Maker's vs Cuervo: Arguments Heard in Appeals Case


Dear Client:

The 6th Circuit Court of Appeals today heard oral arguments regarding Maker's Mark ownership of the dripping red wax seal. You may recall that a district judge ruled in April 2010 that Maker's alone can use the red wax seal, and issued an injunction preventing Cuervo (or any other distiller for that matter) from doing the same, even though Cuervo had stopped using the red wax seal on its Reserva brand years earlier. (To read more background click here.] Well Diageo and Cuervo have since appealed that decision on the grounds that Maker's trademark is invalid because the industry has used wax seals for hundreds of years.

Maker's attorney Edward Colbert (yes, the brother of comedian Stephen Colbert) argued this: "What they have here is a competitive desire to use the wax, not a competitive need to use wax," reports the Associated Press, noting that the wax seal is central to Maker's advertising.

Meanwhile, Cuervo's attorney said consumers would not be confused if other brands used a red wax seal: "They're not going to get confused and think it comes from Kentucky," argued Michael Aschen. He pointed out that Maker's uses a square bottle with black lettering and costs $25, while Cuervo's Reserva bottle is "tall, cylindrical, bears the tequila's logo and cost about $100." The only similarity would be the red wax seal. Now it's all up to the appeals court to decide.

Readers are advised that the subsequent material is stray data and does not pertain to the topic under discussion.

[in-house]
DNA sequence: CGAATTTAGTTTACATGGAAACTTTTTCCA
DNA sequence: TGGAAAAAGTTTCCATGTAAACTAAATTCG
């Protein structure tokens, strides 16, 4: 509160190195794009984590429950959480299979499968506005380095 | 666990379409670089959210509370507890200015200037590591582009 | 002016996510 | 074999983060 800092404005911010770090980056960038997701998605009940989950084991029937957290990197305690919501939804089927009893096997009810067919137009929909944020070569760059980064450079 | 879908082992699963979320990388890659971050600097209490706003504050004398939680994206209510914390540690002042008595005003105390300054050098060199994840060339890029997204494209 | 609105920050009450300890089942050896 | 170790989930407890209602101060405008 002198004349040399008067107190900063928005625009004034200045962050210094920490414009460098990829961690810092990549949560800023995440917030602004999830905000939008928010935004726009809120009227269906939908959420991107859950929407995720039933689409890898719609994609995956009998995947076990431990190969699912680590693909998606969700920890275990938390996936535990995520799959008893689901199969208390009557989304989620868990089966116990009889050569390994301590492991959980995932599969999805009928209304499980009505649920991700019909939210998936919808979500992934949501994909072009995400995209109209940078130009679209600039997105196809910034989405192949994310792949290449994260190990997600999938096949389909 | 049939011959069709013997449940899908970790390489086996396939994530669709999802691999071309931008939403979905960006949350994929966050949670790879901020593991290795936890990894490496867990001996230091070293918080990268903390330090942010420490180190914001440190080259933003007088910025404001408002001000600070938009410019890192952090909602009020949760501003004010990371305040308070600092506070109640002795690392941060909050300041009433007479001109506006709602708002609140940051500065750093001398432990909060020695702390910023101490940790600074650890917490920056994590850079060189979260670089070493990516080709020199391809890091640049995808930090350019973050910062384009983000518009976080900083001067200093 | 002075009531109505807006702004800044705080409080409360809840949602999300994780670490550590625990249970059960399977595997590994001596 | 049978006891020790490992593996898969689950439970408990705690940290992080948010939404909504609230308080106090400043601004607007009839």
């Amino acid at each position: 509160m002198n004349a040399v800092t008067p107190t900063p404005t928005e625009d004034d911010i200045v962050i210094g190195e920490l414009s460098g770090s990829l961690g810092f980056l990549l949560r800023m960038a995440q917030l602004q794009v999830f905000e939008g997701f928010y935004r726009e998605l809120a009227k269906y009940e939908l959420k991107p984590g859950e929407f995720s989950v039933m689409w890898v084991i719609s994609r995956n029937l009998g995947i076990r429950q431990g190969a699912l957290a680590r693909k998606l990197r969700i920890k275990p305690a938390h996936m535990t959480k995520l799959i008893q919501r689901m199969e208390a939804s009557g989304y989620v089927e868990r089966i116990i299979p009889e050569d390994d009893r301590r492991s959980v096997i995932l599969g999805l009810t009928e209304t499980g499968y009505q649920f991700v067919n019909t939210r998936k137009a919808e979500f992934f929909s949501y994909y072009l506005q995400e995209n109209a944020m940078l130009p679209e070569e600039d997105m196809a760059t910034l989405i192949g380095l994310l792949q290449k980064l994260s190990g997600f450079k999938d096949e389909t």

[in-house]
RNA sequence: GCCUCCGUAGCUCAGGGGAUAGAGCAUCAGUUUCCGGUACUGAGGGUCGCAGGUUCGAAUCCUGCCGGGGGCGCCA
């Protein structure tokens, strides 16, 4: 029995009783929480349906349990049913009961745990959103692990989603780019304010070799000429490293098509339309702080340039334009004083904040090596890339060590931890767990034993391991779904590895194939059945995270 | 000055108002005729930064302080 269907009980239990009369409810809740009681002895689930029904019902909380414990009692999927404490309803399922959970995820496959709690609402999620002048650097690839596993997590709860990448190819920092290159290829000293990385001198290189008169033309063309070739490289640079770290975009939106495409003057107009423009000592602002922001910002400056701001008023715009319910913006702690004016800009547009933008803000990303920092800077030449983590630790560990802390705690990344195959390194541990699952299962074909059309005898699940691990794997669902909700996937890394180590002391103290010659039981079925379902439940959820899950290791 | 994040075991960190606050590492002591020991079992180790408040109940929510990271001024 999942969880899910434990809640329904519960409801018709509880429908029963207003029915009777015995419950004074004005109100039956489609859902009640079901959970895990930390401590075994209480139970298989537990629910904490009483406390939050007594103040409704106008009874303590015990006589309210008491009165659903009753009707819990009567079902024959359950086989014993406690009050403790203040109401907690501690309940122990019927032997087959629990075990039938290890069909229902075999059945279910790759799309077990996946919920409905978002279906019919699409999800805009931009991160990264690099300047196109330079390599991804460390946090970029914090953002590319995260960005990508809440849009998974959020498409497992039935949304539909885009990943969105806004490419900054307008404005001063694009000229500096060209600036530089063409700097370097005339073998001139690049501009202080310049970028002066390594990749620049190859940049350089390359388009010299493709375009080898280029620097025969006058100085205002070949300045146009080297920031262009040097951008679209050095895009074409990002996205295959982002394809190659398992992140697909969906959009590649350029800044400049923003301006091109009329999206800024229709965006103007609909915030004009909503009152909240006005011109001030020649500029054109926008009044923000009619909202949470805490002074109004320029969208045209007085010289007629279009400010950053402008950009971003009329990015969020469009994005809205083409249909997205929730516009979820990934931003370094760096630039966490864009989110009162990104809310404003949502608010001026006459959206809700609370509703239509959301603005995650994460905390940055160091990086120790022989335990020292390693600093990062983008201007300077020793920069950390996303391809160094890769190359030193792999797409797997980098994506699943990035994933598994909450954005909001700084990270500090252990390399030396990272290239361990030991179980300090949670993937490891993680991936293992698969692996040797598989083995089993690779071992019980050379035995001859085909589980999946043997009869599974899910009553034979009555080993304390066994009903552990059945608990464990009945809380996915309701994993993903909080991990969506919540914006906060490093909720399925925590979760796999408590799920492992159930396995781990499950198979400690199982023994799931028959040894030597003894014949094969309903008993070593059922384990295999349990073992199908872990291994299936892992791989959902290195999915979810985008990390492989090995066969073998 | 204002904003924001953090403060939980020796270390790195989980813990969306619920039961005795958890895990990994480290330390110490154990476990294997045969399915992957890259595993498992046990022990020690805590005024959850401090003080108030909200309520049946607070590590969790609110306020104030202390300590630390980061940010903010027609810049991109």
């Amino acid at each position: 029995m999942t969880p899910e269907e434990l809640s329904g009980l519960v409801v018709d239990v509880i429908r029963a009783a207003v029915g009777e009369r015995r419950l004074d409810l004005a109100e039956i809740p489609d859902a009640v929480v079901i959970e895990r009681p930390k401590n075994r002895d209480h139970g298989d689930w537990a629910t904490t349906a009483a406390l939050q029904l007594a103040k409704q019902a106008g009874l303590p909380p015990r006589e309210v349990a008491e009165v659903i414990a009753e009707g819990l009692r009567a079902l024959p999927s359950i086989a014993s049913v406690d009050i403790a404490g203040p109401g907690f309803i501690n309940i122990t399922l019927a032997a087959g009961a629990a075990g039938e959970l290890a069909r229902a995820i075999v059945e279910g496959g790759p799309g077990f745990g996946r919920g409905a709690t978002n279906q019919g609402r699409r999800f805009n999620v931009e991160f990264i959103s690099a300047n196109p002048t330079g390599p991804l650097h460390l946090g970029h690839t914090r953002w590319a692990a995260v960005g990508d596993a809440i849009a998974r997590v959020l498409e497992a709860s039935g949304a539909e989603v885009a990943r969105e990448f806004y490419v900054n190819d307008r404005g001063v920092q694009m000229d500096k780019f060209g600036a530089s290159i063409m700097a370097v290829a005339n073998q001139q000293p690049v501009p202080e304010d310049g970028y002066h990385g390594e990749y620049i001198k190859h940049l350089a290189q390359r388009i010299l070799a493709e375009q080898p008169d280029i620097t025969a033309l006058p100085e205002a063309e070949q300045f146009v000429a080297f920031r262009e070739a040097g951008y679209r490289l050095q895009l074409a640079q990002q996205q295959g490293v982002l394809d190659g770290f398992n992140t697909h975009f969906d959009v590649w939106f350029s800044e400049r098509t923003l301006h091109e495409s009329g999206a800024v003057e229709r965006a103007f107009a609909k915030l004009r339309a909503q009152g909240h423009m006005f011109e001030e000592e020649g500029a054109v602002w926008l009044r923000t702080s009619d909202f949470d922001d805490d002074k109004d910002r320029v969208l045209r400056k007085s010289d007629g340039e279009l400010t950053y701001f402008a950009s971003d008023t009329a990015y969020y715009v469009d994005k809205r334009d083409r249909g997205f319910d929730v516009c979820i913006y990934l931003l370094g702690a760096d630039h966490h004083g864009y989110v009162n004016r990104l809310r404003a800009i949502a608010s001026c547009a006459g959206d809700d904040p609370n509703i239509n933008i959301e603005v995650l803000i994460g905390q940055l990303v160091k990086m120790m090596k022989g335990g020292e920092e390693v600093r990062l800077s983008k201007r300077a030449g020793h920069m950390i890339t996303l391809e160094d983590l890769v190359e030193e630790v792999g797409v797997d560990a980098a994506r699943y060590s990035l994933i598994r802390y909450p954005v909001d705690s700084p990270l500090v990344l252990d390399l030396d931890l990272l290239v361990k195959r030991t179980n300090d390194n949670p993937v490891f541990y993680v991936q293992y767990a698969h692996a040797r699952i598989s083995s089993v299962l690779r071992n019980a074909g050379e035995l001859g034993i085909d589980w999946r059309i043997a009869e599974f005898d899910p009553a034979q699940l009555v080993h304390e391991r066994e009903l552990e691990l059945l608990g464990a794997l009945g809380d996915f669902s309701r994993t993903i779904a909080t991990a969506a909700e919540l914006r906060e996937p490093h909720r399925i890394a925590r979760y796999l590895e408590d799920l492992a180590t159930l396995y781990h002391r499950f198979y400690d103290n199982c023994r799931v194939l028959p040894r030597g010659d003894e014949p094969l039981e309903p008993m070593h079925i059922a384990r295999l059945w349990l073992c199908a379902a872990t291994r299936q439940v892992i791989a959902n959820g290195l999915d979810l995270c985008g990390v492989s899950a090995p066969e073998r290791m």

In an interesting interview with "This is Money," Diageo chief Paul Walsh said he "would prefer to put my incremental capital into new markets," rather than acquiring a well-known bourbon brand such as Maker's Mark (speaking of the devil). And they've been doing just that with recent acquisitions that include Turkey's Mey Icki and purchasing a controlling stake in China's Shui Jing Fang, which produces Baijiu. He also sees opportunities in "family owned brands where the families" are looking for some help. Their recent, 50% controlling stake in Guatemala's Zacapa rum is one example.

WINE TAKING A BACK SEAT. Regarding wine, Paul is happy with their current position: "I have no desire to put a lot more capital into wine." He says that having wine brands is helpful in expanding their spirits portfolio in restaurants, but if another company wanted to buy their wine business, "we would look at it."


After the spin-off Treasury Wine Estates chief David Drearie said the company would focus on its brands moving forward rather than operating as a business fragmented by 4 regional divisions. Hence the restructuring that began in October, with the latest installment announced yesterday. Treasury has named Michelle Terry as managing director of Lindeman's, which makes her the fourth out of 5 appointments for "Brand Business Unit Managing Directors" that will lead Treasury's foundation brands. As with the others, Michelle will report directly to David. She most recently served as global brand director of Wolf Blass and global marketing manager of Lindeman's. As managing director, she will be responsible for setting and driving the strategic direction of the Lindeman's business unit.